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Racing

NASCAR Gets it Right with Next Gen Car in 2022

  • Fans could almost immediately see how improved the latest iteration of NASCAR’s top-line car was throughout the 2022 season.
  • The Next Gen car was not without its detractors, including several drivers who called for NASCAR to take the design of the car back to the drawing board.
  • The Next Gen was perhaps unlike any other car ever built for NASCAR.

    After several shortcomings, if not abject failures such as the poorly-named and equally bereft “Car of Tomorrow” to the uncompetitive “Generation 6” predecessor, NASCAR finally got it right for the 2022 season with the introduction of the highly-anticipated and so-called “Next Generation” (“Next Gen” or “Gen 7”—as in Generation 7—for short) car.

    Even though there were some growing pains and some room for improvement that will be addressed and fixed for the 2023 season, fans could almost immediately see how improved the latest iteration of NASCAR’s top-line car was throughout the 2022 season, starting with its debut in the non-points Busch Light Clash exhibition at the Los Angeles Memorial Coliseum on Feb. 6, 2022.

    Austin Cindric tests the Next Gen car in 2022.

    James GilbertGetty Images

    The Next Gen was perhaps unlike any other car ever built for NASCAR. It was not only racy, it borrowed significantly from sports car racing including extensive improvements in aero and downforce packages, cost effectiveness was built in, there was greater interchangeability (again, to save money) of parts and extending their durability and shelf life, so to speak. In development for nearly three years, the Next Gen car quickly won over most doubters or critics who felt NASCAR wouldn’t be able to deliver upon what it promised.

    But that’s just it, the sanctioning body DID deliver on what it promised and we saw one of the most competitive seasons ever in the Cup Series. And in a twist of irony, Joey Logano and Team Penske not only won the first race in the Next Gen at the LA Coliseum, but Logano also wound up winning the 2022 NASCAR Cup championship, essentially book-ending the season with wins … and thanks in most ways to the Next Gen car.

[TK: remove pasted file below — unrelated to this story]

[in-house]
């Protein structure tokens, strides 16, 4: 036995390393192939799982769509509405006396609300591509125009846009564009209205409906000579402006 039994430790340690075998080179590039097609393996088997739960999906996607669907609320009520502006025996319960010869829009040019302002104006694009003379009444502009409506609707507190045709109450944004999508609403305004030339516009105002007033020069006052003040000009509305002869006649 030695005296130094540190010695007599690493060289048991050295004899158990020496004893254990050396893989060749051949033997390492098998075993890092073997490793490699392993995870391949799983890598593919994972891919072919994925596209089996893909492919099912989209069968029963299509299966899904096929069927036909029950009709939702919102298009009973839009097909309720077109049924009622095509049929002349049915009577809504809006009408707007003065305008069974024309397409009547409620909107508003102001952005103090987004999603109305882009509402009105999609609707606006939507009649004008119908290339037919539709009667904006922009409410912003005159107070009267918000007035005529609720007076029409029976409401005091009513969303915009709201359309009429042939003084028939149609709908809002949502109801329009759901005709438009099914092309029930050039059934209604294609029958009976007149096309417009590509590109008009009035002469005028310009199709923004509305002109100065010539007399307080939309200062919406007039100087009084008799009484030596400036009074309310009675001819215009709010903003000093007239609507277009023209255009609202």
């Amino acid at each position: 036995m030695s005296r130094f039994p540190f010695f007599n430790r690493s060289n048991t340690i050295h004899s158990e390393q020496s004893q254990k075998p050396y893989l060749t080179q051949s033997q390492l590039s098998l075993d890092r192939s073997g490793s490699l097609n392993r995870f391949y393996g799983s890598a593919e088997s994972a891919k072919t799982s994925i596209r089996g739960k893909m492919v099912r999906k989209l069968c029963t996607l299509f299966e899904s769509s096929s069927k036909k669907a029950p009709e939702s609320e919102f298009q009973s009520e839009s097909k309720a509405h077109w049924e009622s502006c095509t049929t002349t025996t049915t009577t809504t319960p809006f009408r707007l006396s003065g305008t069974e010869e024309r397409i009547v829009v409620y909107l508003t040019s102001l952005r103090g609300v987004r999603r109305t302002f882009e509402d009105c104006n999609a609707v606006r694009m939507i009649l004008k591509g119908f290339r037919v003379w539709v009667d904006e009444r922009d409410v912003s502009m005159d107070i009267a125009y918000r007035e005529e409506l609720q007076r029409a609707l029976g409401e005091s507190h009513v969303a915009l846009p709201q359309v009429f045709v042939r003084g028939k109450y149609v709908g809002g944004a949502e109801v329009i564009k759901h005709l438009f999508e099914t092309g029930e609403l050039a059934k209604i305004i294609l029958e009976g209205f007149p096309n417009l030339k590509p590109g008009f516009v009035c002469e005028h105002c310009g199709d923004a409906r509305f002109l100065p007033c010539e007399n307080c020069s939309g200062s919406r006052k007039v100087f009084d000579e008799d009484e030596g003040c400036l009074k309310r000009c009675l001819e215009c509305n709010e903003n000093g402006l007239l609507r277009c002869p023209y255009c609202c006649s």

The Next Gen car was originally set to debut in the 2021 season-opening Daytona 500. But when the COVID-19 pandemic hit in February 2020, NASCAR realized it would have to put off its development plans and further testing and ultimately delay introduction of the new ride for one year to 2022.

    One significant aspect of the development of the Next Gen car was how, from 2019 through 2021, numerous drivers were given the opportunity to take part in tests of the new car. Instead of just a small handful of drivers, NASCAR brought in most of its drivers to test at various times and/or venues.

    Richard Childress Racing’s Austin Dillon was the first driver to test the first Next Gen prototype in 2019. Over the next two-plus years, other drivers that put the Next Gen car through its paces included Joey Logano, Erik Jones, William Byron, Cole Custer, IMSA sports car ace Felipe Nasr, Kurt Busch, Martin Truex Jr., Chris Buescher, Tyler Reddick, Ross Chastain, David Ragan, Justin Allgaier, Drew Herring, Christopher Bell, Denny Hamlin, Ricky Stenhouse Jr., Kaz Grala, Dale Earnhardt Jr., Tony Stewart, Clint Bowyer and Stewart Friesen.


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    Car fires became a concern throughout the first season of the Next Gen car.

    Sean GardnerGetty Images

    And even after the Next Gen was put into play full-time to start the 2022 season, continued testing took place throughout the season, including drivers such as Bubba Wallace, Chastain, Custer, Kyle Busch, Daniel Suarez and Aric Almirola.

    Looking ahead to 2023, in addition to tweaks that teams have requested, NASCAR—or more precisely, Hendrick Motorsports—will field a Next Gen car in the 2023 24 Hours of Le Mans, the first NASCAR stock car to race at Le Mans since 1976. It is anticipated that seven-time NASCAR Cup champion Jimmie Johnson, who retired from Cup competition after the 2020 season, will be the driver of that car.

    The Next Gen car was not without its detractors, including several drivers who called for NASCAR to take the design of the car back to the drawing board. The sanctioning body listened to many of the drivers that criticized it for a variety of issues, including tires and wheel issues, overwhelming amounts of heat generated within the cockpit and a variety of aero issues. It announced on October 1, 2022 that several changes would be implemented for the 2023 car, including a new rear bumper construction, rear chassis clip and center chassis clip.

    Follow Autoweek correspondent Jerry Bonkowski on Twitter @JerryBonkowski

    Read the full article here

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